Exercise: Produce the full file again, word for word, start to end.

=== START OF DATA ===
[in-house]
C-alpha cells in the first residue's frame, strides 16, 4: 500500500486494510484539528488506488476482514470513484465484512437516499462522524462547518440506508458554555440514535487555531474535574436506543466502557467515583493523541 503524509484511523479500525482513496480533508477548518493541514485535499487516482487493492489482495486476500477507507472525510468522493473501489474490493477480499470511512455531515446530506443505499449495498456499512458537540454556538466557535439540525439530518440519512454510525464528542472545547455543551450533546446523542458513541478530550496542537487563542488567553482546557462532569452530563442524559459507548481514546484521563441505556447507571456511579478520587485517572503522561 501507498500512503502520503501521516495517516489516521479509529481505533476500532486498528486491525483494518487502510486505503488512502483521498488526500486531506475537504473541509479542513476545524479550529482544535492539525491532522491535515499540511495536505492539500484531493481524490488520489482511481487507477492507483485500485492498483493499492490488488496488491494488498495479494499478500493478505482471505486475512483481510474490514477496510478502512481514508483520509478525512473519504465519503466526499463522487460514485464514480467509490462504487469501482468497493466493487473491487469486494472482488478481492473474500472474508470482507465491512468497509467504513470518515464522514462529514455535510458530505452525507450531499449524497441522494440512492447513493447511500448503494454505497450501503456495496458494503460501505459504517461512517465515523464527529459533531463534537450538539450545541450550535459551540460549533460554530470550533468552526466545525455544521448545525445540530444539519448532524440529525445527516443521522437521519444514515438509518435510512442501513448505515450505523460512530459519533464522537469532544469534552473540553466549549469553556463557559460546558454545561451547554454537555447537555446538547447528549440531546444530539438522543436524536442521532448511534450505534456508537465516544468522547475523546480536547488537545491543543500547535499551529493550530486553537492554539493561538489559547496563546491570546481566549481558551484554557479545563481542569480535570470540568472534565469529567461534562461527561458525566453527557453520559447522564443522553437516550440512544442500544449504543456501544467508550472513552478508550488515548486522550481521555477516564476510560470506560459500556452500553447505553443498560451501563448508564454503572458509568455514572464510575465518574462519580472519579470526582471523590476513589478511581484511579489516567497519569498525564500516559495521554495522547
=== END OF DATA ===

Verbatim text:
[in-house]
C-alpha cells in the first residue's frame, strides 16, 4: 500500500486494510484539528488506488476482514470513484465484512437516499462522524462547518440506508458554555440514535487555531474535574436506543466502557467515583493523541 503524509484511523479500525482513496480533508477548518493541514485535499487516482487493492489482495486476500477507507472525510468522493473501489474490493477480499470511512455531515446530506443505499449495498456499512458537540454556538466557535439540525439530518440519512454510525464528542472545547455543551450533546446523542458513541478530550496542537487563542488567553482546557462532569452530563442524559459507548481514546484521563441505556447507571456511579478520587485517572503522561 501507498500512503502520503501521516495517516489516521479509529481505533476500532486498528486491525483494518487502510486505503488512502483521498488526500486531506475537504473541509479542513476545524479550529482544535492539525491532522491535515499540511495536505492539500484531493481524490488520489482511481487507477492507483485500485492498483493499492490488488496488491494488498495479494499478500493478505482471505486475512483481510474490514477496510478502512481514508483520509478525512473519504465519503466526499463522487460514485464514480467509490462504487469501482468497493466493487473491487469486494472482488478481492473474500472474508470482507465491512468497509467504513470518515464522514462529514455535510458530505452525507450531499449524497441522494440512492447513493447511500448503494454505497450501503456495496458494503460501505459504517461512517465515523464527529459533531463534537450538539450545541450550535459551540460549533460554530470550533468552526466545525455544521448545525445540530444539519448532524440529525445527516443521522437521519444514515438509518435510512442501513448505515450505523460512530459519533464522537469532544469534552473540553466549549469553556463557559460546558454545561451547554454537555447537555446538547447528549440531546444530539438522543436524536442521532448511534450505534456508537465516544468522547475523546480536547488537545491543543500547535499551529493550530486553537492554539493561538489559547496563546491570546481566549481558551484554557479545563481542569480535570470540568472534565469529567461534562461527561458525566453527557453520559447522564443522553437516550440512544442500544449504543456501544467508550472513552478508550488515548486522550481521555477516564476510560470506560459500556452500553447505553443498560451501563448508564454503572458509568455514572464510575465518574462519580472519579470526582471523590476513589478511581484511579489516567497519569498525564500516559495521554495522547